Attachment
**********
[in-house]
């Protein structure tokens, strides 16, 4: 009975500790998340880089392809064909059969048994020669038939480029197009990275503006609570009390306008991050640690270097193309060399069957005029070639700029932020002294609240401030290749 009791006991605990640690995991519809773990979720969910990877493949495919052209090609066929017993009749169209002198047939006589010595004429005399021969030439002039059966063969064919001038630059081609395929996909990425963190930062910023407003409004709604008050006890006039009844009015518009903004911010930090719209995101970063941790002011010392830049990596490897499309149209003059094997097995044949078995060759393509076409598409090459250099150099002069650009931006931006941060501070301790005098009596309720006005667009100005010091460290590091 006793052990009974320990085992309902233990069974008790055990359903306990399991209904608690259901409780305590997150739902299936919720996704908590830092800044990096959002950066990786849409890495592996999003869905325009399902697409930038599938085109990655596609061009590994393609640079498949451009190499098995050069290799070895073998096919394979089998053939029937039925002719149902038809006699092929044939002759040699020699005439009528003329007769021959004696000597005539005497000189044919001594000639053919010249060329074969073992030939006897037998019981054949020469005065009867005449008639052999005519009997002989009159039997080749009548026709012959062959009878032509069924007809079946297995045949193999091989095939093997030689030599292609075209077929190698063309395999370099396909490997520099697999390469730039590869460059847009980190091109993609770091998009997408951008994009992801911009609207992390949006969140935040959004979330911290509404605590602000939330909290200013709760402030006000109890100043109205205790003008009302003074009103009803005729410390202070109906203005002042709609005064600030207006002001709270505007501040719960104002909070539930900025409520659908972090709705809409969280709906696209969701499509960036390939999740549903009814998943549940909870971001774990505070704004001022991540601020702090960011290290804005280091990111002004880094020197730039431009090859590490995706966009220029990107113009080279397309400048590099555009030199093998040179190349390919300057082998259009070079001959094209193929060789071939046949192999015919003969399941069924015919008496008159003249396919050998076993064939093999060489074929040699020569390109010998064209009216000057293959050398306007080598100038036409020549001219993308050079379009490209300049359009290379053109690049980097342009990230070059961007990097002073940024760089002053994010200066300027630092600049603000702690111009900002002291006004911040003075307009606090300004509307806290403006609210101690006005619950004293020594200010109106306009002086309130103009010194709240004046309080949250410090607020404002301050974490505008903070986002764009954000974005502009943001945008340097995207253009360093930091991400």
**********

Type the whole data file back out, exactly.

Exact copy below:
[in-house]
């Protein structure tokens, strides 16, 4: 009975500790998340880089392809064909059969048994020669038939480029197009990275503006609570009390306008991050640690270097193309060399069957005029070639700029932020002294609240401030290749 009791006991605990640690995991519809773990979720969910990877493949495919052209090609066929017993009749169209002198047939006589010595004429005399021969030439002039059966063969064919001038630059081609395929996909990425963190930062910023407003409004709604008050006890006039009844009015518009903004911010930090719209995101970063941790002011010392830049990596490897499309149209003059094997097995044949078995060759393509076409598409090459250099150099002069650009931006931006941060501070301790005098009596309720006005667009100005010091460290590091 006793052990009974320990085992309902233990069974008790055990359903306990399991209904608690259901409780305590997150739902299936919720996704908590830092800044990096959002950066990786849409890495592996999003869905325009399902697409930038599938085109990655596609061009590994393609640079498949451009190499098995050069290799070895073998096919394979089998053939029937039925002719149902038809006699092929044939002759040699020699005439009528003329007769021959004696000597005539005497000189044919001594000639053919010249060329074969073992030939006897037998019981054949020469005065009867005449008639052999005519009997002989009159039997080749009548026709012959062959009878032509069924007809079946297995045949193999091989095939093997030689030599292609075209077929190698063309395999370099396909490997520099697999390469730039590869460059847009980190091109993609770091998009997408951008994009992801911009609207992390949006969140935040959004979330911290509404605590602000939330909290200013709760402030006000109890100043109205205790003008009302003074009103009803005729410390202070109906203005002042709609005064600030207006002001709270505007501040719960104002909070539930900025409520659908972090709705809409969280709906696209969701499509960036390939999740549903009814998943549940909870971001774990505070704004001022991540601020702090960011290290804005280091990111002004880094020197730039431009090859590490995706966009220029990107113009080279397309400048590099555009030199093998040179190349390919300057082998259009070079001959094209193929060789071939046949192999015919003969399941069924015919008496008159003249396919050998076993064939093999060489074929040699020569390109010998064209009216000057293959050398306007080598100038036409020549001219993308050079379009490209300049359009290379053109690049980097342009990230070059961007990097002073940024760089002053994010200066300027630092600049603000702690111009900002002291006004911040003075307009606090300004509307806290403006609210101690006005619950004293020594200010109106306009002086309130103009010194709240004046309080949250410090607020404002301050974490505008903070986002764009954000974005502009943001945008340097995207253009360093930091991400």